As it stands now, $SPX is in a trading range between those extremes of the past week: 2785 to 2860. Indicators have become mixed during this pullback, so probably the best indicator will be price action itself. That is, follow a breakout above 2860 or a breakdown below 2785 as the impetus for the next directional move.
Equity-only put-call ratios are on sell signals and are rising almost daily. Put volume has been heavy for the last couple of weeks, and so the ratios bottomed and have been heading higher. As long as they are in uptrends, they will remain on sell signals.
Market breadth has been jumping back and forth between strongly negative and strong positive days. As a result, the breadth oscillators have given five sell signals in the last three weeks, all of which have been canceled out. This is annoying, at best. For the time being, we are not going to be acting on these breadth signals unless they are confirmed by another indicator.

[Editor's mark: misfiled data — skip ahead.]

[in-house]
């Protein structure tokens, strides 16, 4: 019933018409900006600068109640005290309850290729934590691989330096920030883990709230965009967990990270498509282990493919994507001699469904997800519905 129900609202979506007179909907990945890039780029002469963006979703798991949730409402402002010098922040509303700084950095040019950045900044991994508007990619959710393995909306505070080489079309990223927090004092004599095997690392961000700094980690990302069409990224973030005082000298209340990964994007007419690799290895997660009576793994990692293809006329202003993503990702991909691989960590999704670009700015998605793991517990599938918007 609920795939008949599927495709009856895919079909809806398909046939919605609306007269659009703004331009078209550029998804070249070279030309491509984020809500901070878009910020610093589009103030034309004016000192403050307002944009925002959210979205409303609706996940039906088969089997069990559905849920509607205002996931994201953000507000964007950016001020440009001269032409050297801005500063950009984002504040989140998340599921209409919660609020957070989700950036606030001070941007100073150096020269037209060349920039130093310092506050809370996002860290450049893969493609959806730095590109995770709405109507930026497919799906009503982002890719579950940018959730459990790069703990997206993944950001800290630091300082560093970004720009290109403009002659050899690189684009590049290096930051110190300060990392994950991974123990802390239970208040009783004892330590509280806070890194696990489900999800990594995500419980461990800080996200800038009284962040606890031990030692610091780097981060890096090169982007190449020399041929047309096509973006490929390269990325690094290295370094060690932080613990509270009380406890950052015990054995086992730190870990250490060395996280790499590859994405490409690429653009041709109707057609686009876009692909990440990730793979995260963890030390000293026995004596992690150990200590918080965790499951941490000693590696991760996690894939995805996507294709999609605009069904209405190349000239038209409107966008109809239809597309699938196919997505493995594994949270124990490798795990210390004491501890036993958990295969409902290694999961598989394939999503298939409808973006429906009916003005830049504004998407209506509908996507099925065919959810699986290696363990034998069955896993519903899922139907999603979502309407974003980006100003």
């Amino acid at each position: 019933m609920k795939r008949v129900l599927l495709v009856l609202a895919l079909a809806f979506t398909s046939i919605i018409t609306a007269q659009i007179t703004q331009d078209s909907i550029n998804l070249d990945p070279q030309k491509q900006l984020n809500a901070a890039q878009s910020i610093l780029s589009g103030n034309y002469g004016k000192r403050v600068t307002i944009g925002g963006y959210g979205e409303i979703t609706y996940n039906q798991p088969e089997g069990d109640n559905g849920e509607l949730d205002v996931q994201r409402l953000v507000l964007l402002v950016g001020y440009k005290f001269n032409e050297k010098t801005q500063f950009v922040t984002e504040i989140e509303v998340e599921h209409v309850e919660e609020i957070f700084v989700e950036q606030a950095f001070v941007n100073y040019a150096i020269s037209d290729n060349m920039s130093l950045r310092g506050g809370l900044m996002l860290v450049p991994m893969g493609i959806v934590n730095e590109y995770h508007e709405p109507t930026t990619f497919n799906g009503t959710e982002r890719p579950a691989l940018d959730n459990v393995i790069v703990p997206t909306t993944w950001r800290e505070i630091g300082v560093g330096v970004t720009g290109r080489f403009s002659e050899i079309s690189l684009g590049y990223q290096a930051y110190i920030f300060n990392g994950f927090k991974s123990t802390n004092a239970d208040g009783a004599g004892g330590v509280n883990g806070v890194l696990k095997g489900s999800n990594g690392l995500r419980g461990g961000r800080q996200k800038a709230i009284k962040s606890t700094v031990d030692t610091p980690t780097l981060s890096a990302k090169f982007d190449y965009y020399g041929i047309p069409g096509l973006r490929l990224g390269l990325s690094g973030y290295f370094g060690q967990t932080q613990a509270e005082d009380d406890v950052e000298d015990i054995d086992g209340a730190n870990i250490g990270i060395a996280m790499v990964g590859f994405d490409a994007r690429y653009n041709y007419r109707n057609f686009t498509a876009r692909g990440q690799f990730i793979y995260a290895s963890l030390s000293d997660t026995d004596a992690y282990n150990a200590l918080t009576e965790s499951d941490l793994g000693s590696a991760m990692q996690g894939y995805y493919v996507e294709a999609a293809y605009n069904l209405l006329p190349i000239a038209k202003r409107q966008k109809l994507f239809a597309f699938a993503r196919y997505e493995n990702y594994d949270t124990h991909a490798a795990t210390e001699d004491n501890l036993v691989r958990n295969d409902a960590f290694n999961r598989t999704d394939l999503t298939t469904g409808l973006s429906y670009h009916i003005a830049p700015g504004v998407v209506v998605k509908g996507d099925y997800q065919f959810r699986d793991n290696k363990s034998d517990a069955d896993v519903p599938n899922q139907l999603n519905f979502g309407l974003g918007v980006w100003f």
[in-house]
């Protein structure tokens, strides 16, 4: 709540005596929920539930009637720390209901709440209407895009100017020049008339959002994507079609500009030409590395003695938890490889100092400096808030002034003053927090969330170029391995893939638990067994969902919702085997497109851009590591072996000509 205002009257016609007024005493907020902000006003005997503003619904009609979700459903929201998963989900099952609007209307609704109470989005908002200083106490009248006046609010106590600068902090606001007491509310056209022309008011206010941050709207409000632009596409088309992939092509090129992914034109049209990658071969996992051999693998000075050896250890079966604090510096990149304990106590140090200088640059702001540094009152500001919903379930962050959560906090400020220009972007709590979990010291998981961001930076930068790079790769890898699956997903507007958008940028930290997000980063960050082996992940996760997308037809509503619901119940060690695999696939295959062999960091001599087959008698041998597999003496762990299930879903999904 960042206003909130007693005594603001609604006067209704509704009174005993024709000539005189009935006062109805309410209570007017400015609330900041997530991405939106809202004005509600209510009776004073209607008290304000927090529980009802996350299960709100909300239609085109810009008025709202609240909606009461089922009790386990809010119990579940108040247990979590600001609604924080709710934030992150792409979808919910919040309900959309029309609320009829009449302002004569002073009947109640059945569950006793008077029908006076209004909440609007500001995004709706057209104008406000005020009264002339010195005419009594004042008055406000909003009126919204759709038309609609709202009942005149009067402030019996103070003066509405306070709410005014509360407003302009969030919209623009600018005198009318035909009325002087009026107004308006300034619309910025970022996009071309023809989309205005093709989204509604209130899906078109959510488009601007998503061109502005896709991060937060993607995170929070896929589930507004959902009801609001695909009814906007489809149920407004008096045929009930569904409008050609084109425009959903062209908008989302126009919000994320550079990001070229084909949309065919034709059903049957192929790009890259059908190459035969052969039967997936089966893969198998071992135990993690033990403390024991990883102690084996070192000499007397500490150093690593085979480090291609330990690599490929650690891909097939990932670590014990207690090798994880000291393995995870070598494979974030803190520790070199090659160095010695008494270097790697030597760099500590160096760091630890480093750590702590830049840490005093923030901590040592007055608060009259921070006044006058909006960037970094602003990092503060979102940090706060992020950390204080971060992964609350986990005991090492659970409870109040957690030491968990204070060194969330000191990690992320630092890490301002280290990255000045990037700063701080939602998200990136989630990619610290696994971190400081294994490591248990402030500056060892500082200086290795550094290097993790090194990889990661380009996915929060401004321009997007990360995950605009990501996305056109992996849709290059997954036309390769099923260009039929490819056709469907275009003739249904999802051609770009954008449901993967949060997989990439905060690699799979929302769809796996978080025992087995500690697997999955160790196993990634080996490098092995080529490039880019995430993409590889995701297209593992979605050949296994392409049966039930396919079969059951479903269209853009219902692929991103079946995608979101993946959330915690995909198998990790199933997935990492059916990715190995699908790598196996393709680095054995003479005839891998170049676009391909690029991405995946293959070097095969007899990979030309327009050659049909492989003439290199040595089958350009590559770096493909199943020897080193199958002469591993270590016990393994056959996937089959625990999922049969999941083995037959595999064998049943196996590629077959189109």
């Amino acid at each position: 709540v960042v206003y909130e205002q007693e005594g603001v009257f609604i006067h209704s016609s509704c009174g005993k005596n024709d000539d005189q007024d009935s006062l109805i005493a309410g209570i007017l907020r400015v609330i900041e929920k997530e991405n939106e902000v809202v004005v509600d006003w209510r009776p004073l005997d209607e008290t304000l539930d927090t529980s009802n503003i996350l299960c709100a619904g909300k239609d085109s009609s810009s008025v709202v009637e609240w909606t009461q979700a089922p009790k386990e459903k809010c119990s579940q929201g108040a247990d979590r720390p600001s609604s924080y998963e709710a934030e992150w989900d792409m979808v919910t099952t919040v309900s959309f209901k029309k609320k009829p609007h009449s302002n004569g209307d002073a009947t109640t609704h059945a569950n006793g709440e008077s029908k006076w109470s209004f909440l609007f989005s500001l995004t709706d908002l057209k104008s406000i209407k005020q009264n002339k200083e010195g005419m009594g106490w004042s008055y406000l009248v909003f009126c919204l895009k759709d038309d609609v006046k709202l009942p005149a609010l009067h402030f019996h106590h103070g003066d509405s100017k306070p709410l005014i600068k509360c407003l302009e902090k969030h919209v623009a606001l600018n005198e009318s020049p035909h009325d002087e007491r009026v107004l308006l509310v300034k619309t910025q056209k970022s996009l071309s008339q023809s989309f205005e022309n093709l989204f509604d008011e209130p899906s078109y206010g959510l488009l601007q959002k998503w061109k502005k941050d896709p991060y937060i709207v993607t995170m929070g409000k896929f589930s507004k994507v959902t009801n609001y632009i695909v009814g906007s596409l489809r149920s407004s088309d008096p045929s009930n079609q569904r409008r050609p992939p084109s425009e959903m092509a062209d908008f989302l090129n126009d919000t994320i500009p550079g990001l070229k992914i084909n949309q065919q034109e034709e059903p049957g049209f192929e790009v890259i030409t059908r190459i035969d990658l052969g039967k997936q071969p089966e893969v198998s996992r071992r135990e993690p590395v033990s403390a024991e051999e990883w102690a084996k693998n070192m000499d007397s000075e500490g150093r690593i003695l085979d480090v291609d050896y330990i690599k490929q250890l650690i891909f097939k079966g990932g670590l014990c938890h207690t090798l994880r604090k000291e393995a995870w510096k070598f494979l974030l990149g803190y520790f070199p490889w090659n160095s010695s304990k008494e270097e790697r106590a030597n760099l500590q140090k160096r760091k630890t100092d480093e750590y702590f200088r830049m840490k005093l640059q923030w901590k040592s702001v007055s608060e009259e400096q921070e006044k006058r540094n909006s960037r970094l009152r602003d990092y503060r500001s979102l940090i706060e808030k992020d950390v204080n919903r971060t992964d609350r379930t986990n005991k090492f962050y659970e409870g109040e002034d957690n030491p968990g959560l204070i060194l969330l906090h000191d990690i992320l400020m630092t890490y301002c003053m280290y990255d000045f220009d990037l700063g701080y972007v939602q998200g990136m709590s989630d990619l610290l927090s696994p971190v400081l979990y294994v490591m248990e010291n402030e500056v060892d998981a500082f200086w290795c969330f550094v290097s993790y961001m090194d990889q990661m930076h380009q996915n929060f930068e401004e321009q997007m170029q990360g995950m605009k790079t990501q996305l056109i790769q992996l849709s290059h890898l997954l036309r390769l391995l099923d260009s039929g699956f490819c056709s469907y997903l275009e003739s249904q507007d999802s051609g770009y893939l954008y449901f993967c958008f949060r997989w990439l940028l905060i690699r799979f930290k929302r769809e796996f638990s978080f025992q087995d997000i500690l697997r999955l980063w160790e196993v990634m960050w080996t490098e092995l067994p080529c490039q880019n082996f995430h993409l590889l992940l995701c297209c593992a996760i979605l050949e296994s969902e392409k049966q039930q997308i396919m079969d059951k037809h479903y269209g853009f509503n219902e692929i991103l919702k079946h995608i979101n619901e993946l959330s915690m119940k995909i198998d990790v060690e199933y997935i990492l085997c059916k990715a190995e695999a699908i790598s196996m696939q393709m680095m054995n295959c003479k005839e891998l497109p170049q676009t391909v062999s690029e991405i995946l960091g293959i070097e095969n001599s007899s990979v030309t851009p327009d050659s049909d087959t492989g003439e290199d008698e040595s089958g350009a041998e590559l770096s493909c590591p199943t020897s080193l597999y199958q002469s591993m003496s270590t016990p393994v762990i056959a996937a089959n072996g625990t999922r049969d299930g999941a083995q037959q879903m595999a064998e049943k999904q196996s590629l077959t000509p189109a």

Volatility is the most bullish of the indicators, as it has probed above 17 a few times, but has not closed above 17 since January. As long as $VIX stays at these low levels, stocks can continue to rise. But if $VIX begins to establish an uptrend, that would be a large negative for stocks.
Overall, the pullback over the past week was larger than one might have expected for a retest of the breakout level. Normally, such a pullback would only retrace to 2820, or perhaps 2800 intraday. But since $SPX has not closed below 2800, the pullback still falls into the “testing the breakout” category. A close below 2785 would be negative. Otherwise, the bulls still have a chance to right the ship and try for the all-time highs once again.
S&P 500 (SPX), CBOE Market Volatility Index (VIX), 21-Day Equity Only Put Call Ratio (PC21), and Weighted 21-Day Equity Only Put Call Ratio (PC21 w) charts updated each Friday.
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